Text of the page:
Statistics is the science of collection, analysis and presentation of numerical data. It is used for decision-
making and ...
3. Questionnaires and surveys
4. Local sources ( no formal investigation )
5. Enumerators
The main aims of classification ...
 Not affected by sampling variability
 All observations have bearing on its value
 Cannot be computed for all types of ...
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Statistics is the science of collection

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a mixed view of statistics

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Statistics is the science of collection

  1. 1. Statistics is the science of collection, analysis and presentation of numerical data. It is used for decision- making and inferential determination in different situations. It deals with :  Large groups of values, not a single entity or value  Uncertainty determination (probability)  Identifying patterns in values  Aspects of information that can be described numerically Branches of statistics: • Descriptive Statistics deals with concepts and methods concerned with summarization and description of important aspects of numerical data. Its consists of condensation of data, their graphical display and the computation of few numerical quantities that provide information about centre of the data and indicate the spread of the observations. • Inferential Statistics deals with procedure for making inferences about the characteristics that describe the larger group of data or the whole called the population, from the knowledge derived from only a part of the data named as sample. It includes the estimation of population parameters and testing of statistical hypotheses. This part is based on probability theory. Population is the set of all outcomes of an event. It can also be considered as a collection of all the observations regarding any phenomenon or entity. It can be finite or infinite. Parameters are numerical values that describe a population e.g. mean. Sample is a subset of the population. Quantitative variable: numerical data 1. Discrete: integer or whole number 2. Continuous: any value between any given range is possible whether it is a whole number or a decimal number or fraction. Qualitative variable: non-numerical data e.g. eye color, gender Scales: 1. Nominal : numbers define classes but there is no significance in ranking or ordering of numbers 2. Ordinal: numbers define classes and ranking or ordering of numbers is significant. 3. Interval: any scale possessing a constant interval size Collection of data: 1. Personal direct investigation 2. Indirect investigation
  2. 2. 3. Questionnaires and surveys 4. Local sources ( no formal investigation ) 5. Enumerators The main aims of classification are  To reduce the large set of data to an easily understood summary  To display the points of similarity and dissimilarity  To reflect the important aspects of the data  To make comparison and inference of data easier Frequency curves come in a variety of shapes. A unimodal curve is one that rises to a single peak and then declines. A bimodal curve has two different peaks. Advantages Disadvantages MEAN  Easy to compute and comprehend  All observations taken into account  Can be determined for any set  Accuracy affected by outliers  Misleading results  Highly skewed distribution, mean is not a good measure of location GEOMETRIC MEAN  Rigorously defined mathematical formula  All observations taken into account  Not effected by sampling variability  Cannot be computed for all sets  It is difficult to comprehend HARMONIC MEAN  Rigorously defined mathematical formula  Difficult to comprehend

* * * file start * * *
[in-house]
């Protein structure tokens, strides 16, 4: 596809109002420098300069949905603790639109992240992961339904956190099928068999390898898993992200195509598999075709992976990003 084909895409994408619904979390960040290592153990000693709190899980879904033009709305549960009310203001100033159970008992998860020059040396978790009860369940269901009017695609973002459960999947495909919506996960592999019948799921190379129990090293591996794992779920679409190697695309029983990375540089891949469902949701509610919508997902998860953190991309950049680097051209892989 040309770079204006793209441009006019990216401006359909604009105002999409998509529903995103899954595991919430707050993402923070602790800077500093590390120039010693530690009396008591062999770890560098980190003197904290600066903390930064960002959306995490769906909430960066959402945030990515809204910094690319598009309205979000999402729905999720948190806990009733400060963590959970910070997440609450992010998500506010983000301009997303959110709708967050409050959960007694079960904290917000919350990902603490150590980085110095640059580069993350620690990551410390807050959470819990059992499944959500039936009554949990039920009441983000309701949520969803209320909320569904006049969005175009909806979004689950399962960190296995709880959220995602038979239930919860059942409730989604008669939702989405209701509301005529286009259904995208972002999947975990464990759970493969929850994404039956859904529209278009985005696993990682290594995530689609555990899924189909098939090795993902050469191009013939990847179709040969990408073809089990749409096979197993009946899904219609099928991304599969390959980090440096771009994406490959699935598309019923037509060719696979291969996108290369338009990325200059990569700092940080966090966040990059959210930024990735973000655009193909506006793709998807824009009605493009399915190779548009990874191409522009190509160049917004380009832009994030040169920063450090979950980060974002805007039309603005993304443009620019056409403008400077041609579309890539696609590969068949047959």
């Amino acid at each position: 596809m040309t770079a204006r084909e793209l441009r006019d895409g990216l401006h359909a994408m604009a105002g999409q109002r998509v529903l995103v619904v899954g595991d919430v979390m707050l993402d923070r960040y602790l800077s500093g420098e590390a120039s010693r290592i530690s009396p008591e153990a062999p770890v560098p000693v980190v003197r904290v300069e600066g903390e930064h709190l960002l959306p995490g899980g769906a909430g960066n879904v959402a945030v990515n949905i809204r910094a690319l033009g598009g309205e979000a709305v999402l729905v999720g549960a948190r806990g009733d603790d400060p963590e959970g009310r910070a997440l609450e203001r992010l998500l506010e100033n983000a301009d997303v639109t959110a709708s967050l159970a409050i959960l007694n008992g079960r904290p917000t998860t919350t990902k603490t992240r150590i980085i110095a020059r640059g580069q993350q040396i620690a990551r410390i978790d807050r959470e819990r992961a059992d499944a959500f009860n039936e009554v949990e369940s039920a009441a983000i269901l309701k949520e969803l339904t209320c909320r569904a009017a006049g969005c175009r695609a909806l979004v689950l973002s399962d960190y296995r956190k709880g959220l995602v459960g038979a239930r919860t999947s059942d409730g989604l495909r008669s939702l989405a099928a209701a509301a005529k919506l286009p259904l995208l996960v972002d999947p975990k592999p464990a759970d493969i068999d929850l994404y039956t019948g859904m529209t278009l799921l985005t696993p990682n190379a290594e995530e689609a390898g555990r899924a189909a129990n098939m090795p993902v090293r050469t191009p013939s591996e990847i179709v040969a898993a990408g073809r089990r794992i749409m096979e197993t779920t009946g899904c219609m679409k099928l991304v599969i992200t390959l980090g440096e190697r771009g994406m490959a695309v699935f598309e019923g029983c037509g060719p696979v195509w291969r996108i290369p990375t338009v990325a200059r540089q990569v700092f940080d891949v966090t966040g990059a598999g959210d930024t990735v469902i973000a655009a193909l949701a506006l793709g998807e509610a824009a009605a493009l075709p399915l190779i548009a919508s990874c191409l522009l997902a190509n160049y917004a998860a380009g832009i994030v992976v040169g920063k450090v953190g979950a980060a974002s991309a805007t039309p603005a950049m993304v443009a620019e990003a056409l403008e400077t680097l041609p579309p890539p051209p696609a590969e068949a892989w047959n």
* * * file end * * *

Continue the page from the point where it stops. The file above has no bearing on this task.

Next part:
3. 3.  Not affected by sampling variability  All observations have bearing on its value  Cannot be computed for all types of sets MEDIAN  Easy to compute and comprehend  Not affected by outliers  In highly skewed distribution, it is a good measure of location  Has no strict definition  It cannot be mathematically treated further than what it already is  Necessitates the arrangement of data, time consuming MODE  Simple calculation  Not affected by outliers  Can be evaluated for both Qualit. and Quanti. data  No further mathematical treatment  No strict definition  Does not take into account all observations An experiment that can result in different outcomes, even though it is repeated in the same manner every time, is called a random experiment. Sample space = population Event= sample When A and B have no outcomes in common, they are said to be mutually exclusive or disjoint events.

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